Certain Wi-Fi Networks Not Appearing in Wi-Fi Scanning list (Network and Internet Settings)





If your system with an Intel® Wi-Fi adapter is not detecting certain Wi-Fi access points, try the following:

  • Update to the latest version of drivers, which can be found on Download Center.
  • Try to install the driver recommended by your equipment's manufacturer (OEM).
  • If you are in Europe and the access point might be on the 2.4 GHz band, it may be using channels 12 or 13. If you have access to the settings on this access point, try changing the channel to 1, 6, or 11.
  • Your router or modem may be using a DFS channel. DFS channels are 5 GHz channels that can be used by the public, but public devices receive a “leave the channel” command if official use is necessary. If your laptop has been used in an area where the DFS channel is used in an official capacity (such as an airport), it may have received the signal to stay off of that channel. For example, in the United States and some parts of Europe, DFS channels are 5 GHz channels 50-144. When troubleshooting a wireless network that does not appear for a specific device, these channels should be avoided in these areas. You can use the chart available on this Wiki page to quickly see which channels are available in your area of the world.
  • Your router or modem may need to be power cycled. All routers and modems rely on a minimal amount of physical resources and, may need to be restarted from time to time. The fastest and most straightforward way to do this is to unplug the device for ten seconds, then plug it back in – this can help even if only one device is having problems with the access point.
  • Your computer may need to be restarted. Restart your computer by clicking the Start button > Power > Restart. Note that pressing the power button on your computer can activate hibernation and sleep mode instead of shutting down your computer. For your computer to reboot, you need to either click Shut Down or Restart.
  • You may be too far away from the wireless access point. Wireless signals rely on line of sight and, as such, each solid object between your device and the access point diminishes the signal. A single wall may contain multiple solid objects. The flooring between floors in a building includes concrete subflooring, wood framing, piping, and various other solid objects. If at all possible, make sure you can connect to this network with another device before assuming any one device is faulty.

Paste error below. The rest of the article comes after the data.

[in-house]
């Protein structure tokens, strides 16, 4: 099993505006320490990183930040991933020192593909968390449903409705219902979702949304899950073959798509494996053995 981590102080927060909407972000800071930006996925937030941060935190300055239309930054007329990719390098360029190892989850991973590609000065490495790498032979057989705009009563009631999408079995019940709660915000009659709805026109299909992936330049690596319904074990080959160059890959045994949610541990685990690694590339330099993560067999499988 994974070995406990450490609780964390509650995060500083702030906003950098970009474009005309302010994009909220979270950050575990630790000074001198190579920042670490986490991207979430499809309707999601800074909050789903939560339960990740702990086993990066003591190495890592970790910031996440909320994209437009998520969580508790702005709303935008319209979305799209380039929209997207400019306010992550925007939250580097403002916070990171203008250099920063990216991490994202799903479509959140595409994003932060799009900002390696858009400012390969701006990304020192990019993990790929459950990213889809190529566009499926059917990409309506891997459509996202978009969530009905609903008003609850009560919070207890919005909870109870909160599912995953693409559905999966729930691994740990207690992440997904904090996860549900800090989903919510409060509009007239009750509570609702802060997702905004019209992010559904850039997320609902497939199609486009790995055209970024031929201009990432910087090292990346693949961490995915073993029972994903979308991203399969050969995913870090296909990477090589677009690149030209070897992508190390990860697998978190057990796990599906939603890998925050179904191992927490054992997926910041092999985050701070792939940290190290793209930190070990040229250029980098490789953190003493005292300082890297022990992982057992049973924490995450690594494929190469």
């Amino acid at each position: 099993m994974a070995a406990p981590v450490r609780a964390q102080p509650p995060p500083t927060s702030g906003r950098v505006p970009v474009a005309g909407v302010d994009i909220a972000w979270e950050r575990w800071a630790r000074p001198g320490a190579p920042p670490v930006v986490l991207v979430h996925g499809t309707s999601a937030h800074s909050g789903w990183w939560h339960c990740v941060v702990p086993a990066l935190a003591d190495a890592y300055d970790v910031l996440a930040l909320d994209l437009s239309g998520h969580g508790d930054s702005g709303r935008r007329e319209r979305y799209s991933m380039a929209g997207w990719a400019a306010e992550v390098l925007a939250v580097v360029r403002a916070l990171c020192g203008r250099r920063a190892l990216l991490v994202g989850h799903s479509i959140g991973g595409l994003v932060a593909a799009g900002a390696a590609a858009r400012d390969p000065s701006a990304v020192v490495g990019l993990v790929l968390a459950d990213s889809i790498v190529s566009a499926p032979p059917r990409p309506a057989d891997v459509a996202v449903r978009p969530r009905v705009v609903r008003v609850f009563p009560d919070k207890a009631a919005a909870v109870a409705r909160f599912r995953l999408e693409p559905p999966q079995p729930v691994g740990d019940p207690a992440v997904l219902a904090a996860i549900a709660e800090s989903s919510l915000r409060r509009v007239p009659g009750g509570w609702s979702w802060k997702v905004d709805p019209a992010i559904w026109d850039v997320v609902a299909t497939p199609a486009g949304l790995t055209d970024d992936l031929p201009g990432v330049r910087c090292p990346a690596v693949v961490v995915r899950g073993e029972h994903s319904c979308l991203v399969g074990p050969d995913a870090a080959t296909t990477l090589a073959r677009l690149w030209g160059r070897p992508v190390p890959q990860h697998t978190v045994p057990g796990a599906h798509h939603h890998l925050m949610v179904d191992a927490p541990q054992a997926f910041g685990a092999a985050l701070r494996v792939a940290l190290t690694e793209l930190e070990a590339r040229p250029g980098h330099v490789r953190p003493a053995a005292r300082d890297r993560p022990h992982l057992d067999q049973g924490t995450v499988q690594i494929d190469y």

• There may be interference. 2.4 GHz routers in crowded apartment complexes or office spaces are especially susceptible to this. You can use the Wi-Fi Analyzer to see how many people are sharing your current channel. If too many people are on the same channel as you, it may not be possible to connect to your access point from too far away. Setting your sideband, or side channel, to 20 MHz can help mitigate this, as the smaller the sideband, the stronger the signal.
  • Your wireless profile may have become corrupted. If you have connected to this access point before, but it is no longer visible, you may need to delete the connection’s profile and reconnect. Here are the steps:
    • Click the rectangular Connect button, where you would usually click to connect to a wireless network, on the bottom right-hand side of your screen.
    • Click Network and Internet Settings.
    • Click Wi-Fi on the left, if it is not already selected.
    • Click Manage Known Networks
    • Click the network that you are not able to connect to.
    • Click the Forget button.
    • Close the Settings window, and connect like normal. If the access point still does not appear, try restarting your machine by clicking Start > Power > Restart.

If you are still unable to connect to a specific wireless access point, click the Contact support link in the blue banner below.